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The Hidden Detail That Connects Twister To Terminator 2

In a world where you might get terminated by a twister — or twisted by a Terminator — there's only one company to turn to when you need to fill your gas tank.

A sharp-eyed Redditor has noticed, nearly a quarter-century after the fact, that the fictional company Benthic Petroleum is referred to in both the 1996 disaster flick Twister and the 1991 sci-fi action classic Terminator 2: Judgment Day. It's a blink-and-you'll-miss-it, totally throwaway reference in both films. But there can be little doubt that Twister's director, Jan de Bont — or perhaps his special effects team — were making a direct reference to James Cameron's Terminator sequel. 

In Terminator 2, the company's distinctive logo — a bar twisted into a loop to form the letters B and P — can be seen on the gas pumps when Sarah Connor (Linda Hamilton), her son John (Edward Furlong), and the T-800 (Arnold Schwarzenegger) pull into the gas station to hide from the advanced liquid metal T-1000 (Robert Patrick). In Twister, the same logo — accompanied by the actual words "Benthic Petroleum" — can be seen on the side of a tanker truck in one very brief shot. You'll probably have to pause to make it out, because the tanker comes flying at our protagonists, Bill (Bill Paxton, who happened to appear briefly in the original Terminator as a street punk) and Jo (Helen Hunt) as they're driving into the howling heart of a killer storm. This is Twister we're talking about here.

"But wait, Looper," we can hear you asking, "isn't it possible that Twister's production designers just went with a similar logo for their fictional company? After all, we never saw the name of the company in Terminator 2." A fair point, reader, but no — it's definitely meant to be the same company. We know this because Benthic Petroleum, twisty logo and all, was first seen in an earlier James Cameron movie.

Benthic Petroleum made its first appearance in The Abyss

The origins of Benthic Petroleum date back to Cameron's excellent 1989 film The Abyss. The crew of an experimental deep-sea drilling rig led by Virgil "Bud" Brigman (Ed Harris) and a team of Navy SEALs under the command of the increasingly unhinged Lieutenant Hiram Coffey (Michael Biehn) come to an undersea clash over a salvaged Trident missile. That's all interrupted by an encounter with a bizarre, water-based, possibly alien life form — all while a gathering storm on the surface threatens to strand them all. If you haven't seen it, we'd recommend you remedy that as soon as possible. If you have, you may now remember that the company that owns the drilling rig so central to The Abyss is none other than Benthic Petroleum.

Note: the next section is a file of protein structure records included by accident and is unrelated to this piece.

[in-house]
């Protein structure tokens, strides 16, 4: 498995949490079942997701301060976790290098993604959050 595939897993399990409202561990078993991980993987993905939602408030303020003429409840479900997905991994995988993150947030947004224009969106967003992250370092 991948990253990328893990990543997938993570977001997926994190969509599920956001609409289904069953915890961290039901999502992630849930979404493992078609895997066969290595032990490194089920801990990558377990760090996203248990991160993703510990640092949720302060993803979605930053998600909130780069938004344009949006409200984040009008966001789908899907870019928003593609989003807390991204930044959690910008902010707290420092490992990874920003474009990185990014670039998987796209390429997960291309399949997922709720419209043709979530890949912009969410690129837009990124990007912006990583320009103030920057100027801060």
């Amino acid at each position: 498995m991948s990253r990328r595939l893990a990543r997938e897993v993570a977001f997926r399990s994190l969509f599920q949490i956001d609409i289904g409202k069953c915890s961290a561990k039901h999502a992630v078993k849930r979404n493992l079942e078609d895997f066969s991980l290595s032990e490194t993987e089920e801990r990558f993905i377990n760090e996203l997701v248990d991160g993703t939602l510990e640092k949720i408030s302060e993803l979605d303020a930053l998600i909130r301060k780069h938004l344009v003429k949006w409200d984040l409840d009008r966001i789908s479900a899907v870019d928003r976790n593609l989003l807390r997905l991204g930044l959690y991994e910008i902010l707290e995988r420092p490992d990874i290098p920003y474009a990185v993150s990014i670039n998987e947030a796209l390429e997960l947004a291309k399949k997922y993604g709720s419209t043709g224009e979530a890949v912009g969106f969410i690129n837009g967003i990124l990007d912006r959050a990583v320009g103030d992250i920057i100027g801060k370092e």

Just in case you're curious, "Benthic" may sound like a made-up word, but it isn't. It means "of, relating to, or occurring at the bottom of a body of water," which makes it a pretty appropriate name for a company which specializes in deep-sea drilling. As a matter of fact, Cameron isn't the only one who thinks so: in 2001, a real company called Benthic was established in Australia, one which manufactures deep-sea drilling rigs not unlike the one featured in The Abyss.

It's a pretty cool case of life imitating art, but it also means that we're very unlikely to see the fictional Benthic Petroleum pop up in any more films. That's a bummer, because obviously, it was meant to connect these films to each other, implying that they all take place in the same universe... right? Well, not exactly.

Are there other fictional companies that appear in different movies?

When you think about it, it's pretty unlikely that Cameron ever intended to imply that The Abyss and the Terminator movies shared a universe. Benthic Petroleum is the only thing common to both, and that brief shot in Twister is pretty obviously an homage. No, Benthic appears to be one of a number of fictional corporations that filmmakers turn to when they need some kind of big, multi-national company, but can't use the names of any real ones for legal reasons.

One of the most famous examples of this: Oceanic Airlines. You probably remember that it was Oceanic Flight 815 that went down on Lost's uncharted island, but the airline has appeared in an absolute ton of other media. It's popped up in films like Executive Decision and Survivor, on countless TV shows including Grey's Anatomy, Alias, and The Strain, and it even occasionally appears in comic books and video games.

Another great example: Morley cigarettes, which sport packaging very similar to Marlboros and have appeared in literally dozens upon dozens of movies and TV shows. You might have spotted a pack as recently as last year, sitting in the glove box in which Jesse Pinkman finds Todd's gun in El Camino: A Breaking Bad Movie. It's generally agreed that the first appearance of Morleys took place six decades ago, in Alfred Hitchcock's 1960 classic Psycho.

While it's always fun to play "spot the fake brand," we think it's safe to say that Twister and Terminator 2 definitely take place in separate universes. At least, we really have to hope so; the last thing any of us needs right now is some kind of Terminatornado.